Involved in a Car Accident with a Government Employee?

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What happens if you are involved in an auto accident with a police car, fire truck, ambulance, city bus, or mail truck in the San Fernando Valley?

Government Immunity

It can be challenging to sue the government (whether city, county, state, or federal), but it is not impossible; especially with the assistance of a skilled personal injury attorney. The difficulties can be due to the fact that government agencies have immunity that allows them to escape liability for some actions or omissions, even if a private individual or entity would be liable for the same conduct. This means that the government is only liable in cases where it has waived immunity and given consent to be sued.

Exceptions for Car Accidents

Both the federal government and many states (California included) have created exceptions to government immunity that allow them to be sued for personal injury accidents caused by a government employee, for accidents involving government-owned vehicles, and for accidents caused by dangerous highway conditions. The laws that allow the government to be sued include strict guidelines for filing an injury claim and bringing a lawsuit. If you do not follow these rules, you lose the right to receive compensation for injuries caused by the government.

Statute of Limitations for a Claim Against the Government

In California, an individual generally has 2 years to file a lawsuit for financial reimbursement for damages from a personal injury. After 2 years from the date of injury, the statute of limitations expires and you lose the right to file a lawsuit. If the injury was not discovered at the time of the incident, then you have 1 year from the date that you discovered the injury.

However, as per the California Tort Claims Act, if you are suing a public entity or government agency (city, county, state, federal, or a branch thereof), you must file an administrative claim with the government agency within 6 months from the date of the incident. If your claim is denied within 45 days, then you have 6 months from the date of denial to file your lawsuit. If you do not receive a denial, then you still have 2 years from the date of the incident. Consult an attorney as soon as possible so that you can take the proper steps to preserve your claim if you were involved in an accident with a government vehicle.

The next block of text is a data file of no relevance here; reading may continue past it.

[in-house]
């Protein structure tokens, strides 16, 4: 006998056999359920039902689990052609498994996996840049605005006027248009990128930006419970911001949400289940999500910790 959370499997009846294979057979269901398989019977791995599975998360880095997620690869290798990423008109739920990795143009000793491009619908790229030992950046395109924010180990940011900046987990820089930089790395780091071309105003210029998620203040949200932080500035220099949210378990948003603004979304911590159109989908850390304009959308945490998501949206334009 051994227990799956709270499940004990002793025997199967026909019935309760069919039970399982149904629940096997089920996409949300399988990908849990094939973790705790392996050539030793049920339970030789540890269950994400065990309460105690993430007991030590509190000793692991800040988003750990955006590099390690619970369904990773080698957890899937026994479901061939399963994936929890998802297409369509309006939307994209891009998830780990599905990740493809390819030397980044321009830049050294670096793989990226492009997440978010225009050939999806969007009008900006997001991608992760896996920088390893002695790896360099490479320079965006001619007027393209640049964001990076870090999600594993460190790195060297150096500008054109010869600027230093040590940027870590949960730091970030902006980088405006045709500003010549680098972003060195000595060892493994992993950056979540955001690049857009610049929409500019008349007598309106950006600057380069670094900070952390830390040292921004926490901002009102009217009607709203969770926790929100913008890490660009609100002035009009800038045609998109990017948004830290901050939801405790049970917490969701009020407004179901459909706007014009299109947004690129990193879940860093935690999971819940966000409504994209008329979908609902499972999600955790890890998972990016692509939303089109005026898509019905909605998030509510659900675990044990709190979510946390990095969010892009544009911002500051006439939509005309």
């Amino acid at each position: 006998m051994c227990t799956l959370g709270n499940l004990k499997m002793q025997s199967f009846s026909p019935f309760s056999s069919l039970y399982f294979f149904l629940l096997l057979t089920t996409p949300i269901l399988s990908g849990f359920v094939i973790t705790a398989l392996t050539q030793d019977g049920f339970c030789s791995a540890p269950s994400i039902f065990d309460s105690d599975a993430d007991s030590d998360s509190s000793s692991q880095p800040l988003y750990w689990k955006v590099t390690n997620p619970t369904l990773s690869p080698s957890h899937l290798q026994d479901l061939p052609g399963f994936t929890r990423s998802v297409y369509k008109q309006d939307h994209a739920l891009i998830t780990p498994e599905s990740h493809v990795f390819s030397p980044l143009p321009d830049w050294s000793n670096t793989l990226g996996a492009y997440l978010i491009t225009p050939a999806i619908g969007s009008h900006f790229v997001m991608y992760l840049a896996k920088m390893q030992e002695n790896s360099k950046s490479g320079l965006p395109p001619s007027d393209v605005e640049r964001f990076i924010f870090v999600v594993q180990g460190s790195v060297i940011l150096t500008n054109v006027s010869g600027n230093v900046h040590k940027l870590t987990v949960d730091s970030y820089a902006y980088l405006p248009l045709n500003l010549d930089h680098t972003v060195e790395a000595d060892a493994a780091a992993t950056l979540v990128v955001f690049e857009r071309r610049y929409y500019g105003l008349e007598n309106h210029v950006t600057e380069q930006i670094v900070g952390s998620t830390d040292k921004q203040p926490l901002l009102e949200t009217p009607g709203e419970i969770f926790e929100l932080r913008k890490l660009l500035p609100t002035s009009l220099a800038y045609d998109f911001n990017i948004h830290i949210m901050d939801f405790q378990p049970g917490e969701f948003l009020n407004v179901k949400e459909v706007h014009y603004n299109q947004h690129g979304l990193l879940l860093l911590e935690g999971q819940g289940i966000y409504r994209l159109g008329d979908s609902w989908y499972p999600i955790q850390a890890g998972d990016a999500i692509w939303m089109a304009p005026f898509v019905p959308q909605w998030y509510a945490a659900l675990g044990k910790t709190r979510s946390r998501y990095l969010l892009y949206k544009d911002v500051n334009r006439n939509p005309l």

Government Affiliated Organizations

If an employee of an organization funded by the state is involved in an accident or injury, it may not be clear if you have to follow the California Tort Claims Act if the organization is not an official state agency. The question turns on whether the organization is an "arm" of the state. It is always best to be extra careful and file an administrative claim to any government branch or organization that may be at fault. The possible intricacies of a lawsuit against the government is reason enough to seek representation by a personal injury attorney experienced in the field of auto accidents.

 

Topics:  Car Accident, Public Employees

Published In: Personal Injury Updates

DISCLAIMER: Because of the generality of this update, the information provided herein may not be applicable in all situations and should not be acted upon without specific legal advice based on particular situations.

© Barry P. Goldberg, A Professional Law Corporation | Attorney Advertising

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